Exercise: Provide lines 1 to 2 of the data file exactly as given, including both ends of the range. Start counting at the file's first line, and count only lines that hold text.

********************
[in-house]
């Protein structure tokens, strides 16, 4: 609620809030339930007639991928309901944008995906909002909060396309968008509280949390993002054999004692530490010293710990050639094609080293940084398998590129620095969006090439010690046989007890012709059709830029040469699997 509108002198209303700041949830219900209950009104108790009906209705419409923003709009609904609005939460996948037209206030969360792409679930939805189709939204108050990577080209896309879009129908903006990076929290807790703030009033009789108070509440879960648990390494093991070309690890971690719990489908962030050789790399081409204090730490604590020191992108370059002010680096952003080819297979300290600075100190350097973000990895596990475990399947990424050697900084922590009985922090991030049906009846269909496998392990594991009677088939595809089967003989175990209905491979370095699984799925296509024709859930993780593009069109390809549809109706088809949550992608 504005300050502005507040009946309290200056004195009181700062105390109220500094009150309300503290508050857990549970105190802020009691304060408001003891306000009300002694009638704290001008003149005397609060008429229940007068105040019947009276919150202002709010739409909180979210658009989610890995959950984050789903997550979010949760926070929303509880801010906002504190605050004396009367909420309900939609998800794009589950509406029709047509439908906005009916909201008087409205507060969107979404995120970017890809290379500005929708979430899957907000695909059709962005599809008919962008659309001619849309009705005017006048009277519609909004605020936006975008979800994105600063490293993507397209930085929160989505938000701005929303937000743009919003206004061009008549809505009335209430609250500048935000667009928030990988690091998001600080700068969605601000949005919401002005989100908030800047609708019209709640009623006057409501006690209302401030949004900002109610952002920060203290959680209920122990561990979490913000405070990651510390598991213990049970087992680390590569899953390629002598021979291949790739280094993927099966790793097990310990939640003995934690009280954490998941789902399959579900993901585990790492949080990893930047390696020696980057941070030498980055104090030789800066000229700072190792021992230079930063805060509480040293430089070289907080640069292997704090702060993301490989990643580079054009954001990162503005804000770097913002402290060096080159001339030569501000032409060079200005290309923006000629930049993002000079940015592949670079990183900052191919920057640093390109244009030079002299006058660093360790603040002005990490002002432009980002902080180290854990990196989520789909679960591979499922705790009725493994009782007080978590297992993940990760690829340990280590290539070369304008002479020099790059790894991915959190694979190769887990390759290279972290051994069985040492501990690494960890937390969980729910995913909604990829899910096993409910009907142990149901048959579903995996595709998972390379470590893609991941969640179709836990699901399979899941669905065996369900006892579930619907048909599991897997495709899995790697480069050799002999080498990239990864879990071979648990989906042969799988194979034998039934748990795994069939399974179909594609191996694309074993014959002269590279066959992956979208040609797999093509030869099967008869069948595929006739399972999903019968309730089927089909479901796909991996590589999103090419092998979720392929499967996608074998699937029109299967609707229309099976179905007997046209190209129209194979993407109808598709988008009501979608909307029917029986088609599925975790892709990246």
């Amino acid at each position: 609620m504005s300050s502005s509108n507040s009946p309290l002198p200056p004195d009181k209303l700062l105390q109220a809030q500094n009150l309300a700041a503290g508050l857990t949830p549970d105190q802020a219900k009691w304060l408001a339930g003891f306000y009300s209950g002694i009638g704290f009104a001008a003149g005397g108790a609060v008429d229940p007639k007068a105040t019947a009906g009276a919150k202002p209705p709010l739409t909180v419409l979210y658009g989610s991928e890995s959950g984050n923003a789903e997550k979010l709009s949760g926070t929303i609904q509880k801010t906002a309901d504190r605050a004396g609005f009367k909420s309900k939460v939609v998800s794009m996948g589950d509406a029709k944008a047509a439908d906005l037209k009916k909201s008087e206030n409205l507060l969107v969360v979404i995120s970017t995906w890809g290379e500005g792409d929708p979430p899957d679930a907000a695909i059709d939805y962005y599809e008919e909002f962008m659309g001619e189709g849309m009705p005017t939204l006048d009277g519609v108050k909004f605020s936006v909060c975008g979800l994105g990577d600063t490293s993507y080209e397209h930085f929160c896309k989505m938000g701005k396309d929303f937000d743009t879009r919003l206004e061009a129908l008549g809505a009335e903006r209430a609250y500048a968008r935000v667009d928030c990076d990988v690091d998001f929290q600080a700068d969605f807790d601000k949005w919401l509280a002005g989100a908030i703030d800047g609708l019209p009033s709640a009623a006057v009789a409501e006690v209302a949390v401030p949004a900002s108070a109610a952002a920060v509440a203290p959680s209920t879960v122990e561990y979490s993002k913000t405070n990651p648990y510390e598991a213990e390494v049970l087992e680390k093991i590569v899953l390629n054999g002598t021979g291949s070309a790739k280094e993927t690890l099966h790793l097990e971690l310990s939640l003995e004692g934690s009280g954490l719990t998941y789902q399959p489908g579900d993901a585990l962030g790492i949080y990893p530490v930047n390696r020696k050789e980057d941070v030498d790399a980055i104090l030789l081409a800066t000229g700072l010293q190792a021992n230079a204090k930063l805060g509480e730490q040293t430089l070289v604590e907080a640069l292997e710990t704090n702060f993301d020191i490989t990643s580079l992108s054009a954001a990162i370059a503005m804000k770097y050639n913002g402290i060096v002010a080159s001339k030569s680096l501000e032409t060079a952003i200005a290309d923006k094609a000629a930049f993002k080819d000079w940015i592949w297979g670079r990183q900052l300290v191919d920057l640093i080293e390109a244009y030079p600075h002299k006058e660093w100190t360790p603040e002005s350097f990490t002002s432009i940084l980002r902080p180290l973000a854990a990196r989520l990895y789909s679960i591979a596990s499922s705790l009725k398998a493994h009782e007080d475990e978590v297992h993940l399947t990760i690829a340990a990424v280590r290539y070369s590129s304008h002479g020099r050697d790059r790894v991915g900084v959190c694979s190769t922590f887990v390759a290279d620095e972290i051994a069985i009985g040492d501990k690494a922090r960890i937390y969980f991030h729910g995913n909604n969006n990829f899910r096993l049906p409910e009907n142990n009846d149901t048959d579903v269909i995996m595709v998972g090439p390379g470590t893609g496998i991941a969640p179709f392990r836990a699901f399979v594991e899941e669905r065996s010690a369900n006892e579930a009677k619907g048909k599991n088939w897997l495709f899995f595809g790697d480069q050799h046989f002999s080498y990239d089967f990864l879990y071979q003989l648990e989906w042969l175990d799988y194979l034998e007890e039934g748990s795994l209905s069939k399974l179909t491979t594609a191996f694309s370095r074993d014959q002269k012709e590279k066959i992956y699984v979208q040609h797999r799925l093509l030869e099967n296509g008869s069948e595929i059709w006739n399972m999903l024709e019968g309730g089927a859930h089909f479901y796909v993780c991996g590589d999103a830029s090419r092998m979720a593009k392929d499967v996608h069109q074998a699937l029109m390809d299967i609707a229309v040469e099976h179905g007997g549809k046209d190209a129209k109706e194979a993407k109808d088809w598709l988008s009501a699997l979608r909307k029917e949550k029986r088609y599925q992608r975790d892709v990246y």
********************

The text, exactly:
[in-house]
């Protein structure tokens, strides 16, 4: 609620809030339930007639991928309901944008995906909002909060396309968008509280949390993002054999004692530490010293710990050639094609080293940084398998590129620095969006090439010690046989007890012709059709830029040469699997 509108002198209303700041949830219900209950009104108790009906209705419409923003709009609904609005939460996948037209206030969360792409679930939805189709939204108050990577080209896309879009129908903006990076929290807790703030009033009789108070509440879960648990390494093991070309690890971690719990489908962030050789790399081409204090730490604590020191992108370059002010680096952003080819297979300290600075100190350097973000990895596990475990399947990424050697900084922590009985922090991030049906009846269909496998392990594991009677088939595809089967003989175990209905491979370095699984799925296509024709859930993780593009069109390809549809109706088809949550992608 504005300050502005507040009946309290200056004195009181700062105390109220500094009150309300503290508050857990549970105190802020009691304060408001003891306000009300002694009638704290001008003149005397609060008429229940007068105040019947009276919150202002709010739409909180979210658009989610890995959950984050789903997550979010949760926070929303509880801010906002504190605050004396009367909420309900939609998800794009589950509406029709047509439908906005009916909201008087409205507060969107979404995120970017890809290379500005929708979430899957907000695909059709962005599809008919962008659309001619849309009705005017006048009277519609909004605020936006975008979800994105600063490293993507397209930085929160989505938000701005929303937000743009919003206004061009008549809505009335209430609250500048935000667009928030990988690091998001600080700068969605601000949005919401002005989100908030800047609708019209709640009623006057409501006690209302401030949004900002109610952002920060203290959680209920122990561990979490913000405070990651510390598991213990049970087992680390590569899953390629002598021979291949790739280094993927099966790793097990310990939640003995934690009280954490998941789902399959579900993901585990790492949080990893930047390696020696980057941070030498980055104090030789800066000229700072190792021992230079930063805060509480040293430089070289907080640069292997704090702060993301490989990643580079054009954001990162503005804000770097913002402290060096080159001339030569501000032409060079200005290309923006000629930049993002000079940015592949670079990183900052191919920057640093390109244009030079002299006058660093360790603040002005990490002002432009980002902080180290854990990196989520789909679960591979499922705790009725493994009782007080978590297992993940990760690829340990280590290539070369304008002479020099790059790894991915959190694979190769887990390759290279972290051994069985040492501990690494960890937390969980729910995913909604990829899910096993409910009907142990149901048959579903995996595709998972390379470590893609991941969640179709836990699901399979899941669905065996369900006892579930619907048909599991897997495709899995790697480069050799002999080498990239990864879990071979648990989906042969799988194979034998039934748990795994069939399974179909594609191996694309074993014959002269590279066959992956979208040609797999093509030869099967008869069948595929006739399972999903019968309730089927089909479901796909991996590589999103090419092998979720392929499967996608074998699937029109299967609707229309099976179905007997046209190209129209194979993407109808598709988008009501979608909307029917029986088609599925975790892709990246």